Boasting 49 majors, concentrations and pre-professional programs, Albion College prepares students for successful careers based on a strong liberal arts foundation. In addition, Albion’s well-established institutes and centers enhance the students’ undergraduate education through specialized programs and academic offerings, including internships, research and other co-curricular experiences.
Many students take advantage of the opportunities available through the Gerald R. Ford Institute for Leadership in Public Policy and Service, the Carl A. Gerstacker Institute for Business and Management, the Lisa and James Wilson Institute for Medicine, the Center for Sustainability and the Environment, the Fritz Shurmur Center for Teacher Development and the Prentiss M. Brown Honors Program.
Albion is ranked in a wide range of national publications, including Washington Monthly magazine, which rates liberal arts colleges for their contributions to the public good in social mobility, research and promoting public service. The college’s three institutes and two centers are at the core of these charges.
“The institutes and centers set students up for success in grad school, in their careers and in their communities,” says John Perney, chief communications and marketing officer for Albion.
Perney says the institutes and centers have helped shape, over decades, countlessalumni who have gone on to make an impact around the world. (The Gerstacker Institute dates to 1973; the Ford Institute was established by President Ford in 1977.)
Mark Schauer, an Albion alumnus who participated in the Ford Institute,served in Congress and was Michigan’s Democratic nominee for governor in 2014. David Camp also was in the House of Representatives, from 1991 to 2015 as part of Michigan’s delegation, even serving as chair of the House Committee on Ways and Means. And there are many alums whohave established impactful careers in key, behind-the-scenes roles in government as well as in the corporate and nonprofit sectors.
Successful alumni of the Gerstacker Instituteand Albion’seconomics program include Doug Parker, CEO of American Airlines; Allison Maki, CFO of the Detroit Lions; and Martin Nesbitt, who heads up the Barack Obama Foundation.
While the institutes and centers are proud of the past, the leadership continues to strive for the best possible education for current and future students. The Wilson Institute for Medicine received a $5.1 million giftin 2018 from alumni Lisa and James Wilson, and with it Perney says Albion is focused on revamping the pre-medicine program in a big way. “
Faculty across departments are developing new courses and teaching methods,”he says.
Connections with alumni and friends of the College who are associated with influential employers, both large and small, create opportunities for students to participate in internships and job shadowing, Perney adds.“The staff a t our institutes and centers help students create those meaningful connections.”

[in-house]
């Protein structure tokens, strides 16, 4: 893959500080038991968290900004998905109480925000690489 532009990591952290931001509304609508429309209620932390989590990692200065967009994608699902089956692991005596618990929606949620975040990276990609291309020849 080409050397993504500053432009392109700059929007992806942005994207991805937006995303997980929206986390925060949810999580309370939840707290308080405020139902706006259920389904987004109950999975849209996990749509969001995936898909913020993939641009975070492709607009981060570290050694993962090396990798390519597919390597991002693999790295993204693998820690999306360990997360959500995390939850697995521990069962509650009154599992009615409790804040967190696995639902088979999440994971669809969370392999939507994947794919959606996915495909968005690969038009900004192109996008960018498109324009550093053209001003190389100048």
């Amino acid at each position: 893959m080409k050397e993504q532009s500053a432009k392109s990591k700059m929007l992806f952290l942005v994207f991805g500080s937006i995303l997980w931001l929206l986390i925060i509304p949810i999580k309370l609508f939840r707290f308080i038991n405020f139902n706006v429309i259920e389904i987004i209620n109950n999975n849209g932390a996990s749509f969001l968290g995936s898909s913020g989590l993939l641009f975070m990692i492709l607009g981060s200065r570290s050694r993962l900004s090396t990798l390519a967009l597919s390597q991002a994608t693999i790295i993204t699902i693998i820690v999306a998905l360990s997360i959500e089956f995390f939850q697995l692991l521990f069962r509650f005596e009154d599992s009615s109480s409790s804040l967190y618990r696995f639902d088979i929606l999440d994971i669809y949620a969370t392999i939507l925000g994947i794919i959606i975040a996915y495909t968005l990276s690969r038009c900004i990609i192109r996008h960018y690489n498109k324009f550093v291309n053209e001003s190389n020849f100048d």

Albion also helps students connect to the surrounding community. Through the Boundary Crossingsprogram, students pursuing educationcan begin classroom instruction the second semester of their junior year, collaborating with teachers in the Marshall School District, located near Albion College.
“Albion students in the Boundary Crossings course will plan, over the semester, a unit they will actually teach at semester’s end. It really jump-starts the senior-year student-teaching experience and helps them get ready for daily life in the classroom,” Perney says. “There is also a community showcase event back at Albion where the students can demonstrate theirexperience of teaching their first lesson plans inK-to-12 classrooms.”
Beyond preparing future teachers, Albion College iscreatinglasting connections withtheAlbion communityin a variety of ways, providing more opportunities for students to become involvedoutside the classroom.
“Three years ago, the college renovated a building in downtown Albion, the Ludington Center, which had been vacant for some time. It’s a community and college collaboration hub. There are two floors, 20,000 square feetwith flexible furnishings,and it’sideally located,” Perney says. “The Ludington Center has classrooms and can also serve as a presentation space or reception space.”
Additionally, accounting students volunteer to offer income tax assistance for area residents free of charge, he adds.The College teams up with the community each year for the Big Read, which encourages reading and discussion among area youth. College and community members also work together in a vibrant Sister City relationship with two villages in France. And the Whitehouse Nature Center, which has 140 acres of land and trails, is used by biology, environmental sciences and even English classes, but it’sopen to the publicas well.
“These are just a few examples of the college and the community working together for the benefit of each other to thrive,” Perney says. “For students,that meansthere area lot of waysto make an impactbeyond our many on-campus organizations—great ways to get involved.”
Albion College was founded in 1835 and continues to grow—in 2019 it is offeringnew majorsin computer science, integrated marketing communications and marketing management. Approximately half of its 1,500 students participate or expressed an initial interest in intercollegiate athletics. In addition, the college features a healthy Greek life system among its more than 100 student clubs and organizations.
For more information about the education at Albion College, as well as the institutes and centers, visit the Albion College website.
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